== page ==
Dubya's achievements were lackluster even when he went out to make his own fortune in the oil patch, despite connections and family seed money. And make no mistake, this is a family with big money, and cozy access to much more. One great-grandfather was co-founder of Brown Brothers Harriman, with a Manhattan business address at One Wall Street, a home at One Sutton Place. Another was a steel and railroad industrialist, a leader of the National Association of Manufacturers, a charter member of the U.S. Chamber of Commerce, and a director of the Federal Reserve Bank.

According to Minutaglio, connections from family baseball ownership in New York (the Mets) gave Little George not just his first chance to shine in public, but also his windfall. He converted his meager 1.8 percent stake in the Texas Rangers baseball franchise into a $14 million fortune. His main contributions were to sit in a box behind the Ranger dugout signing faux baseball cards he had printed up with his own picture and to sweet-talk neighborhood opponents of a new stadium.

A striking feature of First Son is that Bush's policies and accomplishments as governor occupy only a few paragraphs. Mostly he has carried forward ideas far-advanced by other Texas politicians before his election. The education reforms he vaunts in his television campaign ads, for instance, are the brainchild of Tom Luce, frontman for Ross Perot, that perennial Bush family nemesis.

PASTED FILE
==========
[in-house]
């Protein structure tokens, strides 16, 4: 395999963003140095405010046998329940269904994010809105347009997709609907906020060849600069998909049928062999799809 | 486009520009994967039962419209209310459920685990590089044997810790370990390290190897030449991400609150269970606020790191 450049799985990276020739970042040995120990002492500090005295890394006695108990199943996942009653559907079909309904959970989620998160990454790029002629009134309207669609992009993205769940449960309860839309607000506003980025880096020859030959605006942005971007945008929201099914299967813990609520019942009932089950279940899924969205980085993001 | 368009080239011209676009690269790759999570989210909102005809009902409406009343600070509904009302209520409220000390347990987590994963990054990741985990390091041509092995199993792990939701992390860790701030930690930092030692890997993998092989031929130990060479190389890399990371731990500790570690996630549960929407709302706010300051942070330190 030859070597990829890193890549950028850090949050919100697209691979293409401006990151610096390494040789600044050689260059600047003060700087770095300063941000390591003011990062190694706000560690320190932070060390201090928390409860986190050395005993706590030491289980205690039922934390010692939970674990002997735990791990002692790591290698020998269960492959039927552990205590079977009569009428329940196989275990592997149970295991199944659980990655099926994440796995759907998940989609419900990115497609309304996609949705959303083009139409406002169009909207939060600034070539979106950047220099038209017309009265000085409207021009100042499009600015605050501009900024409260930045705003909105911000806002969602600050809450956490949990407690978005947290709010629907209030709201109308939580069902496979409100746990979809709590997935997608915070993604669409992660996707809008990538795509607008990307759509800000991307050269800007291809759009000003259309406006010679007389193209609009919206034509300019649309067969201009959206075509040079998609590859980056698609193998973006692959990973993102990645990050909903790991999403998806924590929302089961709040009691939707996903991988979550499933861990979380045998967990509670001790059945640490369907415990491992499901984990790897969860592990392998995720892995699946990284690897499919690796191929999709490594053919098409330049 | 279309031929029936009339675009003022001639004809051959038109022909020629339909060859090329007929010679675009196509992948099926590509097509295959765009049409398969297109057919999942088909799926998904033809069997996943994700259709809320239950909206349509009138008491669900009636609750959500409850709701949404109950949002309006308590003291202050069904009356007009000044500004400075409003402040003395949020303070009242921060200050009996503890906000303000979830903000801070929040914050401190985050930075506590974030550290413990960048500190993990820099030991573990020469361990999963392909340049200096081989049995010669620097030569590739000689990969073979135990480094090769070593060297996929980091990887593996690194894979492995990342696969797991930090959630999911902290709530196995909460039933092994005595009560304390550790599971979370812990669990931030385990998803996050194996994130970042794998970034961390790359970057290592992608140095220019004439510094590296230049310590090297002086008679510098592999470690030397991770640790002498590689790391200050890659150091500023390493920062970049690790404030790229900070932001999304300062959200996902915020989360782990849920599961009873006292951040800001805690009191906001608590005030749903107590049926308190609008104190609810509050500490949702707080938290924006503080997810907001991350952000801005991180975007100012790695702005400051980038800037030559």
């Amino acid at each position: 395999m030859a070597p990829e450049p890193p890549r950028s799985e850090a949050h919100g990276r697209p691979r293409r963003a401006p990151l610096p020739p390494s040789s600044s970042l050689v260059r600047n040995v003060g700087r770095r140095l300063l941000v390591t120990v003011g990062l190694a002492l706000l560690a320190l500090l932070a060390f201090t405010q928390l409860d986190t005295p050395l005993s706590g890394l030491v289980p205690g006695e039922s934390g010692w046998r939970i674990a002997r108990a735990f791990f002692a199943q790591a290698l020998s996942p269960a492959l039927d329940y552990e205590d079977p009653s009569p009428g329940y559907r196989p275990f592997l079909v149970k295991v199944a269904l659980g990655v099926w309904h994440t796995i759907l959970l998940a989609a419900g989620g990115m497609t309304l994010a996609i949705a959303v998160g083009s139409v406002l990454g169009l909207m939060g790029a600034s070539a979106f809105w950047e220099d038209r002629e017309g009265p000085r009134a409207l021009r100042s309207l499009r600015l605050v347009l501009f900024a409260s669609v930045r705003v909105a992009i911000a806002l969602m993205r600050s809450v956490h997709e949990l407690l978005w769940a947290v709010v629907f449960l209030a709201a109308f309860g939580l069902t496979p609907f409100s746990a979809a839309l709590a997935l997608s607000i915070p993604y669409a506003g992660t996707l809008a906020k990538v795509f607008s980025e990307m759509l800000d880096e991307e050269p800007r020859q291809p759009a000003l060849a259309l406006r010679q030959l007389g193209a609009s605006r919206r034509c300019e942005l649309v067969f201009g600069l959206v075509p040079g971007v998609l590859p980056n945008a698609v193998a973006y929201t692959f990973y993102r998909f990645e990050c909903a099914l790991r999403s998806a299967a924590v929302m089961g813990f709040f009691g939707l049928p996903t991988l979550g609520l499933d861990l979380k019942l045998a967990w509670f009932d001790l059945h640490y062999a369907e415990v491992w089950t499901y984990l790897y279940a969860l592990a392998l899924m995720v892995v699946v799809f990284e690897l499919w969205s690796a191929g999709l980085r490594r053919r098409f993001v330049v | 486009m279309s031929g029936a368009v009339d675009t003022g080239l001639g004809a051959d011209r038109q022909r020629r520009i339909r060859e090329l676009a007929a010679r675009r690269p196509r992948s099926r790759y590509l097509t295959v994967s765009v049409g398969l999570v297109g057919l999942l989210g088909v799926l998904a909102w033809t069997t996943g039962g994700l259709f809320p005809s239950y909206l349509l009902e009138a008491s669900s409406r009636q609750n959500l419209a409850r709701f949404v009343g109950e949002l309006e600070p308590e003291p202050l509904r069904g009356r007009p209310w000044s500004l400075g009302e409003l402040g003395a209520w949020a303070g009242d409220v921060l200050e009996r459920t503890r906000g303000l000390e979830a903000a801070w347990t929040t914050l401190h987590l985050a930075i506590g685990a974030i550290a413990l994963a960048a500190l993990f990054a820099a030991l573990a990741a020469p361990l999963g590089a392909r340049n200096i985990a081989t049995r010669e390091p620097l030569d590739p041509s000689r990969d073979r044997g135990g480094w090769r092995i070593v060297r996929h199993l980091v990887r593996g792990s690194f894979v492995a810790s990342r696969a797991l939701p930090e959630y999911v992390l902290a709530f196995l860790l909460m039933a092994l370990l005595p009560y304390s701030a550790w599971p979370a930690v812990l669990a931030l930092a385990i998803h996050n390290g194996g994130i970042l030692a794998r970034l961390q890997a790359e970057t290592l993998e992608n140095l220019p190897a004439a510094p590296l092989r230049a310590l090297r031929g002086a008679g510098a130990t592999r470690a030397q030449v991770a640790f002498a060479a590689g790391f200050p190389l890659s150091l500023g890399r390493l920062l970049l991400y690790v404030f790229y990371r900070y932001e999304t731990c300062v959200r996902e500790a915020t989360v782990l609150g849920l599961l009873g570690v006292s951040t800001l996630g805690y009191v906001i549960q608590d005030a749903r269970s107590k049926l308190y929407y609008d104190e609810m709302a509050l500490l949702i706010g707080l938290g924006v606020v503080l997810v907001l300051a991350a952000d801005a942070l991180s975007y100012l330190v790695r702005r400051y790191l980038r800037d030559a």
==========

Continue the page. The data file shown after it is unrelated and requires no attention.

Besides positioning himself for a run at the presidency, Little George's main political experience is described as having served his mother as Bush staff and campaign loyalty "enforcer" in the face of John Sununu's egomania. He sat at the right-hand of dirty tricks badboy Lee Atwater. He was also family liaison to hard-edged conservatives and to Christian evangelical leaders, developing close ties to (among others) defeated Arizona congressional candidate Doug Wead, with his Amway and Jim and Tammy Faye Bakker connections.

In awe of Bush's indefatigable energy as a campaigner, First Son suggests that his 1994 upset of political heavyweight Ann Richards might be attributed to her being "tired" of the governorship in the venomous atmosphere of Texas politics. Equally, the source of Bush's energy might have been a simple thirst to avenge Richards' effective flaying of his father at the 1992 Democratic convention with the now famous line, "Poor George, he was born with a silver foot in his mouth." First Lady Barbara Bush, the true family cutthroat, was made literally nauseous watching Richards' speech on television, and had to leave the room.

Born in Connecticut, the cussin', drawlin', cowboy-booted Dubya makes more credible than his father ever did the sincerity of the Bush-Walker family incursion into Texas. The nominal transplantation was a farsighted stroke of cunning, but Big George could never really pull it off, except among the oil tycoons and their lawyers and bankers, who cared more about the depletion allowance and their wells in Kuwait than they did about vowels and the Alamo.

Richards and other hardball Texas pols knew and exploited this. Minutaglio sees more significance in the decision of Texas' Democratic Lt. Gov. Bob Bullock to endorse Bush in his 1998 re-election campaign than in the incumbent's landslide victory.

For those following presidential politics, First Son is essential reading. It will provide fodder for Gov. Bush's friends and foes in the months ahead, and a road map to the obstacles that will be placed in his path. He's not inevitable.